New York Times Exploring Lanai, Hawaii, Rough Roads to ResortsNew York TimesThe first clue that Lanai is not just another Hawaiian island comes as your two-propeller plane banks off the Pacific Ocean, crossing stark cliffs rising out of the churning blue water before lowering over fields rustling with scrappy brown...
It is one of Hawaii's most unique island at 140 square miles. It is the smallest of the Hawaiian islands that a non-native Hawaiian is allowed to visit and is one of the least geared towards the tourist industry. There are two resorts, both of which are presently operated by the Four Seasons hotel and resort chain, a small number of privately-run rental cottages and a historic inn located in the heart of Lanai City. Each of these options offers unique advantages.
The Four Seasons Lanai at Manele Bay is a full 236 rooms big, and of theses 21 are private suites. As with all Four Seasons properties, it is noted for the quality of services available on site and in fact was voted as one of the worlds top resorts for 2007-2008 by Zagat. The Manele Bay offers a world class golf course called the Challenge at Manele Bay, a 7,039 yard championship course designed by Jack Nicklaus. The Challenge at Manele Bay was ranked third best course in Hawaii.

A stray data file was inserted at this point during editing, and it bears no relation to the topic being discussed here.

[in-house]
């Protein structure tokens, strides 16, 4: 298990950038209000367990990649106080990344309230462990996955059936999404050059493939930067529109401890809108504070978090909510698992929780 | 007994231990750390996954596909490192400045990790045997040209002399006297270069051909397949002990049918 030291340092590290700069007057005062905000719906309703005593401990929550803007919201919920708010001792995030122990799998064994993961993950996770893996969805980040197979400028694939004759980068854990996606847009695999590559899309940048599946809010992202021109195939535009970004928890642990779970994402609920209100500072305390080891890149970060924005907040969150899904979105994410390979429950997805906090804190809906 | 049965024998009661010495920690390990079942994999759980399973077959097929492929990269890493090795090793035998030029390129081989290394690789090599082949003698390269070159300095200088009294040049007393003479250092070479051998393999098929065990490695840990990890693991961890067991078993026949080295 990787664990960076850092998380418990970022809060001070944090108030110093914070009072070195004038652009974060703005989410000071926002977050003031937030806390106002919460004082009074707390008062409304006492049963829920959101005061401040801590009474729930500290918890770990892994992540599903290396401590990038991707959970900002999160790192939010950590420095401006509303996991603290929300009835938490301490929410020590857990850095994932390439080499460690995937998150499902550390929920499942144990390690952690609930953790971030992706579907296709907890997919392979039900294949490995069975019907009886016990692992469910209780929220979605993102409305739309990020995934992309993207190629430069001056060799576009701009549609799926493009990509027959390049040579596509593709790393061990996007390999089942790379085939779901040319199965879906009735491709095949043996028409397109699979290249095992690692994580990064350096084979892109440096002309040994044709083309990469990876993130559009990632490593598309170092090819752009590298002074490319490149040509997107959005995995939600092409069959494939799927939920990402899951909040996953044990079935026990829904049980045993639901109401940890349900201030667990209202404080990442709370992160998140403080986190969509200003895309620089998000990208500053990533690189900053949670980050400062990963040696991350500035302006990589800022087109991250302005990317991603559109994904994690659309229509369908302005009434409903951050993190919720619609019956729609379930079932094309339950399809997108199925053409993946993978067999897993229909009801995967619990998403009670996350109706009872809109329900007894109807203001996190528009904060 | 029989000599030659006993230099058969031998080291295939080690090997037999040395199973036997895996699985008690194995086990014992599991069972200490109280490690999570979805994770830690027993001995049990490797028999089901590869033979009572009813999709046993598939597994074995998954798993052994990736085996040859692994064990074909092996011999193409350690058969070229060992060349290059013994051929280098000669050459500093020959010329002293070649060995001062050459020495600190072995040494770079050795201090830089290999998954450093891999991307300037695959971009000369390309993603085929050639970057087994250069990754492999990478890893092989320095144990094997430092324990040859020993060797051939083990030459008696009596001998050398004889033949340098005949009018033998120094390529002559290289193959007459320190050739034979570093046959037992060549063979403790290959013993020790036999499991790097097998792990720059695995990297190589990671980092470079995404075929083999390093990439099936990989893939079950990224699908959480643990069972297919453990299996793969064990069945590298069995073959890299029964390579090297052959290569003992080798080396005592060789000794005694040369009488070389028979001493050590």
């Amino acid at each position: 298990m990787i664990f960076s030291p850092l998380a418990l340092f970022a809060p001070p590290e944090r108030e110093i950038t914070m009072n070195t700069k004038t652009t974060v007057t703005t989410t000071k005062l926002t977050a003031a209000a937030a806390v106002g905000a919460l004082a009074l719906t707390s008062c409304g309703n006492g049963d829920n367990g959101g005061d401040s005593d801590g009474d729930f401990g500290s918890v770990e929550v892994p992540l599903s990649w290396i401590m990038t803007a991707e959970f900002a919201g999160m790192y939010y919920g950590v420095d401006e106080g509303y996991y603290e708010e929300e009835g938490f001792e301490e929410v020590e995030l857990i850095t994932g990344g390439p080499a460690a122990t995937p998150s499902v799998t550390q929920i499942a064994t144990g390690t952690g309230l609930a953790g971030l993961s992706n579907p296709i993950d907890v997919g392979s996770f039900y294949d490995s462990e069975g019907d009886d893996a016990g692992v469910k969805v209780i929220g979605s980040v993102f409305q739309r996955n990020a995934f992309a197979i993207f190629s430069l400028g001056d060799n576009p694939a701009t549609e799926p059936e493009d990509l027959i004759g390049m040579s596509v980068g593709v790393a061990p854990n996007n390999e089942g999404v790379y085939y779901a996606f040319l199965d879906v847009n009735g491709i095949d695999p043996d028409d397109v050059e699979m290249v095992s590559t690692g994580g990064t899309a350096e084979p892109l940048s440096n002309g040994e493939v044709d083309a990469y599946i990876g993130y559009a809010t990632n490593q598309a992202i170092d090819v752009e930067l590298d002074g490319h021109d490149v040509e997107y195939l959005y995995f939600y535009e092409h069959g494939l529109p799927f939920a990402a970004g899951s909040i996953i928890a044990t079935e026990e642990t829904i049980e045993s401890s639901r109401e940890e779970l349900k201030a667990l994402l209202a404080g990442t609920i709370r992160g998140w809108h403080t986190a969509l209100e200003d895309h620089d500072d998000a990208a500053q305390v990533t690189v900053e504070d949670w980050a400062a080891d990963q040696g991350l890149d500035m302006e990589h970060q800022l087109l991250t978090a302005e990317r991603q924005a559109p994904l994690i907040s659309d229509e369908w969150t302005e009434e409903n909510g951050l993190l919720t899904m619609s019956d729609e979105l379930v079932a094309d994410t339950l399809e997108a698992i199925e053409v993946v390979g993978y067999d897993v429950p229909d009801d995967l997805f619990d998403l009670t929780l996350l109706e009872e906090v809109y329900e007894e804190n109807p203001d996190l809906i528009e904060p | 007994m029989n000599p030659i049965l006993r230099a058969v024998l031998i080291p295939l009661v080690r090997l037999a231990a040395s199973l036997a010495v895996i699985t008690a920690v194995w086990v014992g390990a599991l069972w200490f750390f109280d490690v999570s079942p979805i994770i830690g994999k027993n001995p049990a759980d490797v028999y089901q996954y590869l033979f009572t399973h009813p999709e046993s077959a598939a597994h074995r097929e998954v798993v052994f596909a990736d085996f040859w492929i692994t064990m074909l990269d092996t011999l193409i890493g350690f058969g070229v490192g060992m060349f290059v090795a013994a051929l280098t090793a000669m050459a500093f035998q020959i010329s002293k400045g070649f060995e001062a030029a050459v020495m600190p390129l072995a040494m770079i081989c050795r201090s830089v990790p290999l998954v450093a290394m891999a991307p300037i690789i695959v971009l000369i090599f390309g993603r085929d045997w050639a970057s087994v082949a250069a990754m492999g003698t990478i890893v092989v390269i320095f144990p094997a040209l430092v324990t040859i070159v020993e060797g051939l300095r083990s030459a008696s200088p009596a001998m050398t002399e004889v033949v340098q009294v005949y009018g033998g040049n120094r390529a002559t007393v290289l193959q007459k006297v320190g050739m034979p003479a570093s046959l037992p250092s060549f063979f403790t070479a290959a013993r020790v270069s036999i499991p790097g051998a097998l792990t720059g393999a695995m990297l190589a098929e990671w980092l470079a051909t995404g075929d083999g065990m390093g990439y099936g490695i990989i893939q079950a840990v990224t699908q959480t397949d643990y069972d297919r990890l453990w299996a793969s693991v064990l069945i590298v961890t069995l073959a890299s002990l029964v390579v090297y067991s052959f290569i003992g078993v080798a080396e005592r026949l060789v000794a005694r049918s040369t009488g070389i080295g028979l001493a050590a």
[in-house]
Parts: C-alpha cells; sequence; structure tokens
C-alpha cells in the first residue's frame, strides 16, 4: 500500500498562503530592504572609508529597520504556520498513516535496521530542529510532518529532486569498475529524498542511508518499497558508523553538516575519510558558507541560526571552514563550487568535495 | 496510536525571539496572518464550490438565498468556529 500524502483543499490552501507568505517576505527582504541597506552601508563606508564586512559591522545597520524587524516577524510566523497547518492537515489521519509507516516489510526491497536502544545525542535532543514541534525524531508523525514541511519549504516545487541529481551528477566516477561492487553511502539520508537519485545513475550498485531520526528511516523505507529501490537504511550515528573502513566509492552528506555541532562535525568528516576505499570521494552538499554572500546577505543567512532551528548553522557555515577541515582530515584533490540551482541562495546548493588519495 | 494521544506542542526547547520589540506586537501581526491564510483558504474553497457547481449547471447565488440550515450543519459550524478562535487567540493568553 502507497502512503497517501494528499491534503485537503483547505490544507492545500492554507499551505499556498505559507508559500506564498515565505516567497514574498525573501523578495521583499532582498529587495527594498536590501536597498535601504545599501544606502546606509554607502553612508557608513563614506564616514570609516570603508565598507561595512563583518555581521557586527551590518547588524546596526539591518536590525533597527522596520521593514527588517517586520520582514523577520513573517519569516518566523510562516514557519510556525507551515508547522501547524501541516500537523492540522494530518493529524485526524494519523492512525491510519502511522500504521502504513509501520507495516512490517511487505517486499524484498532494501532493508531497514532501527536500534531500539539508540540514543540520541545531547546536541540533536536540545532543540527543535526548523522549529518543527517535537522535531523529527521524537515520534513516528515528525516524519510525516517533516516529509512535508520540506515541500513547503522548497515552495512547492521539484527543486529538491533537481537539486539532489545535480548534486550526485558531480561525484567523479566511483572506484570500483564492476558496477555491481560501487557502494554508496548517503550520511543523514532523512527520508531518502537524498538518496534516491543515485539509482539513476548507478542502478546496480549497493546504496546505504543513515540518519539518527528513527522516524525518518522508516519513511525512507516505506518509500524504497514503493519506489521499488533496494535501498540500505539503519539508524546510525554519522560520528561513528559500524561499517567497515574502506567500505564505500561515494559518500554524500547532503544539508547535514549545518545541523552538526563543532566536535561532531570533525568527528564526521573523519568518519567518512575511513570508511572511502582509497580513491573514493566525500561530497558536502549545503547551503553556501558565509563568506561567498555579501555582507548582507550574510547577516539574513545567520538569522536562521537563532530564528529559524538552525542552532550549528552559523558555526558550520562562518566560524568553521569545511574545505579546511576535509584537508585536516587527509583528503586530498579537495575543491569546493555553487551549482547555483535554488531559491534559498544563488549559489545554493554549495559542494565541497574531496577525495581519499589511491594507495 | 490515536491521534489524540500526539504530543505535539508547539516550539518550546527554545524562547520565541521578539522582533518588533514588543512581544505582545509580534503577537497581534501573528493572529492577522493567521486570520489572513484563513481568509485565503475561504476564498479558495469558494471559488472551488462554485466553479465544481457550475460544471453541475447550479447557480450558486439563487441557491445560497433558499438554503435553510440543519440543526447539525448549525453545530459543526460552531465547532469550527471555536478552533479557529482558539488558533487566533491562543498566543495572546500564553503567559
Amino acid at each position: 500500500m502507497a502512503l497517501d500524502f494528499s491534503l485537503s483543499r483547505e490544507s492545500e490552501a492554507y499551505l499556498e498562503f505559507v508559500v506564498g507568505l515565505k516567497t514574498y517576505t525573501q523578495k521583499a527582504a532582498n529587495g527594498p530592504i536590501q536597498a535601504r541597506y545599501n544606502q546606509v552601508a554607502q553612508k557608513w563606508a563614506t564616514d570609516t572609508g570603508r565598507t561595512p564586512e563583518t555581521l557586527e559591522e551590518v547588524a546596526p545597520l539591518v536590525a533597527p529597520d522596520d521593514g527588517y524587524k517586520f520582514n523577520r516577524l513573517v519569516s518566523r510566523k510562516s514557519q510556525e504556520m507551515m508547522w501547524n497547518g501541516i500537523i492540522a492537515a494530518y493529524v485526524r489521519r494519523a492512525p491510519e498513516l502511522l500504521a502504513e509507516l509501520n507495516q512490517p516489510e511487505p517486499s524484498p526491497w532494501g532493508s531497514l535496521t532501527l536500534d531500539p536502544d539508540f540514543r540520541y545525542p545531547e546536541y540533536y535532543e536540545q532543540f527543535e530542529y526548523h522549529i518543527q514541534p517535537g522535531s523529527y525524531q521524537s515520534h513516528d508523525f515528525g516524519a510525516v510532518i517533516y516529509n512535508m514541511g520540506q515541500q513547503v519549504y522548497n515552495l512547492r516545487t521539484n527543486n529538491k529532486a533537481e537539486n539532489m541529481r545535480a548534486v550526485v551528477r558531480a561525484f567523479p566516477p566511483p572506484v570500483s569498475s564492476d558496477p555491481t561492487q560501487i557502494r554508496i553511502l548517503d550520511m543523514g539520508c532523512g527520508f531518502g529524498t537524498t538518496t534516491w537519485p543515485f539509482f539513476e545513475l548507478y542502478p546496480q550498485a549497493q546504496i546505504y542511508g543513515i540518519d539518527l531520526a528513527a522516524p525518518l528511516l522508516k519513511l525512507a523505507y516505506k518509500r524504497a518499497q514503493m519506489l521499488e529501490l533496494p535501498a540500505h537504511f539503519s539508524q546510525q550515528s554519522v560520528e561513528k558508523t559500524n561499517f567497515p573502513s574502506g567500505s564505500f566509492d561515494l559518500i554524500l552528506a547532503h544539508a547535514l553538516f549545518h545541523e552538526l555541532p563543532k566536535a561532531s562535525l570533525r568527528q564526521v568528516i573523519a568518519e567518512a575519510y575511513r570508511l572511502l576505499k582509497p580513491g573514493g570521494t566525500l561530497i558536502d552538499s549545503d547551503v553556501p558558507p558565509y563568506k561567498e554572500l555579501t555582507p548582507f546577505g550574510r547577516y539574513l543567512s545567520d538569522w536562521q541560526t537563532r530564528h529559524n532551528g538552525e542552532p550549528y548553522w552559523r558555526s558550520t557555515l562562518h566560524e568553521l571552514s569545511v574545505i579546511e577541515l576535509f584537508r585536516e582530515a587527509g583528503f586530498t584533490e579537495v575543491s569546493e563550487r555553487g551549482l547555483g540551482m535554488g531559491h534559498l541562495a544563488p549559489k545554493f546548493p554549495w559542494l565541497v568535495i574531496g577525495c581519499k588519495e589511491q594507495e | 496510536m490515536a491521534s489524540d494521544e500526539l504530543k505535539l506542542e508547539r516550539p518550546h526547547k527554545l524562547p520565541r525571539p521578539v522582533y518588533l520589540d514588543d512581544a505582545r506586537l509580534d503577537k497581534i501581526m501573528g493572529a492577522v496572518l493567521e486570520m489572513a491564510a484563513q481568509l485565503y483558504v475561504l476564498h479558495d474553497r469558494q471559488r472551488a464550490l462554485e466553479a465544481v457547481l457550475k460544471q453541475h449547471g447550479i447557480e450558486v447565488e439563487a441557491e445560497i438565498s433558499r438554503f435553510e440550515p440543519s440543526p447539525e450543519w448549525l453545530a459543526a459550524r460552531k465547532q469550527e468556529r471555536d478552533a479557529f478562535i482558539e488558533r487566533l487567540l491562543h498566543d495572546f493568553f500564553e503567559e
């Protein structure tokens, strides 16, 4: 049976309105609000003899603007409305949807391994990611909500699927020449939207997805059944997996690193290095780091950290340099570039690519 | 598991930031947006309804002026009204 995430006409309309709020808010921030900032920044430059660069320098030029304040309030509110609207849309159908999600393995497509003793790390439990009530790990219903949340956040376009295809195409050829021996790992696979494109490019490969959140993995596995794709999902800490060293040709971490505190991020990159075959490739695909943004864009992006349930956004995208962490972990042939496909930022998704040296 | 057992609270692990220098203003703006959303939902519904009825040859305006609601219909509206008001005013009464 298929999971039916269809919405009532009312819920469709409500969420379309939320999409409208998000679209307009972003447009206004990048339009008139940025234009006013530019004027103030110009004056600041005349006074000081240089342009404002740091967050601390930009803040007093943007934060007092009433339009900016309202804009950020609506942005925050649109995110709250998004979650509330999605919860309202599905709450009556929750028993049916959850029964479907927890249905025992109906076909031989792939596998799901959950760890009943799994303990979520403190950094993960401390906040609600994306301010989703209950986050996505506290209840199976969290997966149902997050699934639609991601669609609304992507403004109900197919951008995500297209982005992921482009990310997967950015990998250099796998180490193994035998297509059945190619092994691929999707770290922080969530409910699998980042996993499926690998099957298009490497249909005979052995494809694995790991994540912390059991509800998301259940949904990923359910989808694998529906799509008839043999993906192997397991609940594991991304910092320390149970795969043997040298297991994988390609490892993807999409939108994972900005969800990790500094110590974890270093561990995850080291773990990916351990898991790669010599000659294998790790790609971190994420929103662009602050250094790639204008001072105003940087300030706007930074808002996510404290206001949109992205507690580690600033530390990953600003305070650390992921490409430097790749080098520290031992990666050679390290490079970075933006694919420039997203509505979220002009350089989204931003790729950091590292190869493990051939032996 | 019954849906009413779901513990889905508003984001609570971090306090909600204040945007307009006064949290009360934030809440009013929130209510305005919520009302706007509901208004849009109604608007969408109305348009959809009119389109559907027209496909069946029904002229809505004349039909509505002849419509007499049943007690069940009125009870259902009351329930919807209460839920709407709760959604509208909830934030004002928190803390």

The Four Seasons Lanai, The Lodge At Koele offers a country clubhouse style stay with 102 rooms which are residentially furnished and feature artwork by local artists. Like its sister resort, the Lodge at Koele offers a world class golf course designed by golf great Greg Norman. The Experience at Koele offers a cooler climate for its golfers with its higher elevation and 7,014 yards of course and a par of 72. While both properties seek wedding parties, the Lodge is generally speaking the more popular of the two for this purpose.
The Hotel Lanai was built in 1923 by James Dole to house visiting friends and company executives and was the only hotel on the island until 1990. It offers 10 rooms plus a cottage, an on-site restaurant, and a gift shop and extremely reasonable prices. The hotel is on the register of historic places, and despite its ample services is much like life on the island of Lanai.
Lanai hawaii is dedicated to tourism and the island is a popular vacation destination, but it is not for everyone. There is little to do that was not there when the whole island of Lanai was a pineapple plantation, and no night life to speak of. There are only a few restaurants and 29 miles of roads. This lack of tourist oriented features will specifically deter ammenity seeking travelers who do not stay at the resorts, but will specifically attract others.
Lanai was coined in Hawaii where the island of Lanai is located, the island is famous for its pineapples and at one time produced a quarter of all the worlds pineapples. Today just 100 acres of Lanai are cultivated to that end.
The lifestyle on Lanai is very laid back as most of the area is rural. In fact, the word "Lanai" came to be used for the furnished, screened in rooms that are common to the area.